Are you over 50 and considering LASIK surgery? You may be wondering if it's worth it. The good news is that you're never too old for LASIK if your eyes are healthy enough. While the minimum age for LASIK surgery is 18, there is no upper age limit as long as your eyes are healthy and your vision is stable. A review of 424 LASIK patients between 40 and 60 years of age showed that the results were generally similar regardless of age, but older patients were slightly more likely to need to repeat the treatment or improve it.
LASIK is approved by the FDA for anyone 18 years of age or older, and adult vision is typically healthiest between the ages of 19 and 40, making this age range a great candidate for the procedure. When deciding whether LASIK or other corneal procedures are worth performing in a patient over 50 years of age, doctors will use a Pentacam scan to evaluate moderate nuclear sclerosis. During the procedure, a laser is used to reshape the cornea, the transparent, dome-shaped tissue found in the front of the eye, so that light rays are focused in the right place. Dr.
Waring continues to use LASIK or implantable contact lenses “in high axial myopic patients with peripheral retinal pathology and other risk factors for retinal detachment in patients over 50 years of age in DLS in stage I and, in some cases, in stage II”. However, there are many conditions that can disqualify someone from having LASIK surgery, such as moderate or severe glaucoma. Choi will perform a comprehensive exam and evaluate if LASIK, RLE, or another procedure will benefit your vision the most. Around age 40, your eyes begin to change and you may develop presbyopia (hyperopia due to age), which could affect your eligibility for LASIK surgery.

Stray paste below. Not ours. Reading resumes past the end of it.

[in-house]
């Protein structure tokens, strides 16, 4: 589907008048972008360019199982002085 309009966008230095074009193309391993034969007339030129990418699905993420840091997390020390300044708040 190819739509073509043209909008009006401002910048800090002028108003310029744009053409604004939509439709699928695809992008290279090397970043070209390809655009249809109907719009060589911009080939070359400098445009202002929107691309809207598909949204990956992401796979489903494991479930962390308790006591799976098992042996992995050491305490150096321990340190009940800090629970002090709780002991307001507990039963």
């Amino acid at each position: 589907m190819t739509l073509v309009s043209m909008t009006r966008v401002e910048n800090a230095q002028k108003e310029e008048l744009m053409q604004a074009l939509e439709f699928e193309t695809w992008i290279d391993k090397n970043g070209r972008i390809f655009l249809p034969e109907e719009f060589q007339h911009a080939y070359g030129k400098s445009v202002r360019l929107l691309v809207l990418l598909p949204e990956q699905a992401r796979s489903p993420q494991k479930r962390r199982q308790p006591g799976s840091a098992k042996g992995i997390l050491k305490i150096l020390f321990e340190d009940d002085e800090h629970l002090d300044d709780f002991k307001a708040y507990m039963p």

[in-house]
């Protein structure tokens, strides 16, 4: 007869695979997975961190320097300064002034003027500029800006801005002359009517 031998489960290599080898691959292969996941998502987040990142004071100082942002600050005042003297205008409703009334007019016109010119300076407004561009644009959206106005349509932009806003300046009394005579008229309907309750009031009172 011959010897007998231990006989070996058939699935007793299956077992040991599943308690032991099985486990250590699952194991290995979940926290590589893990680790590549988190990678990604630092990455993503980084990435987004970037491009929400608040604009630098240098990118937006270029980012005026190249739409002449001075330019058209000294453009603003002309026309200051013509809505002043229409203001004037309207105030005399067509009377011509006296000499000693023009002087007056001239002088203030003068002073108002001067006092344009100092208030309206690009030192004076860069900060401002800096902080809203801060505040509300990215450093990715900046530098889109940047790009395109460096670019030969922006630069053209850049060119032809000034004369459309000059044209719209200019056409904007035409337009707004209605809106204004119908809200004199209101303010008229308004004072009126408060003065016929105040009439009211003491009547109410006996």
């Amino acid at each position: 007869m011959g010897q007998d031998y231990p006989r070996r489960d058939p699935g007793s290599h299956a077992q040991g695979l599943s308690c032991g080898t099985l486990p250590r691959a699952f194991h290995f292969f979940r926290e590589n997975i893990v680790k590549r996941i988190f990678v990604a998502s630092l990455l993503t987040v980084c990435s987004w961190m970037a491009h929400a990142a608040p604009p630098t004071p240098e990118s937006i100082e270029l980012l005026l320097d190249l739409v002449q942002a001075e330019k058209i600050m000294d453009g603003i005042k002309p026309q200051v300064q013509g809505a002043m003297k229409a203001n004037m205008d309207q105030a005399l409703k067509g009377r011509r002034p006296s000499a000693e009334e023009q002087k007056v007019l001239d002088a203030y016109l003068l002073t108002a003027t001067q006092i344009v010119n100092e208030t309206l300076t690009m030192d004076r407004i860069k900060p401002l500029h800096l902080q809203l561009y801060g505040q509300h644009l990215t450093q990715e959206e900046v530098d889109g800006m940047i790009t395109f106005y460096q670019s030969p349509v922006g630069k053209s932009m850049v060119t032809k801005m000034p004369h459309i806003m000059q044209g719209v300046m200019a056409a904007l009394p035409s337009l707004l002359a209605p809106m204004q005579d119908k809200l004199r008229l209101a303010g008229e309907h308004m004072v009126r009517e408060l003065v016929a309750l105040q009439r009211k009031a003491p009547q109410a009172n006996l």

LASIK is safe and effective: 90 percent of people who have undergone surgery say that their vision has improved significantly and eight out of 10 people no longer need their corrective lenses. Before we discuss the features that can help ensure a successful LASIK outcome, let's discuss the conditions under which it corrects refractive vision errors. Conditions such as nearsightedness, farsightedness, astigmatism, and presbyopia are considered refractive eye conditions that can often be corrected with LASIK. So what's stopping you? Are you worried that you are no longer a candidate for LASIK because of your age? As you'll see, your age may not necessarily disqualify you from this life-changing vision correction surgery.
Wiley, medical director of the Cleveland Eye Clinic and the Clear Choice LASIK Center, recommends postponing LASIK and SMILE in the presence of contraindications that are commonly found in people over 50 years of age. LASIK surgery doesn't prevent or delay the development of cataracts, so if you develop a cataract after LASIK surgery, you'll need another surgery. However, if your eyes are healthy enough and your vision is stable, then you may be a great candidate for this life-changing procedure.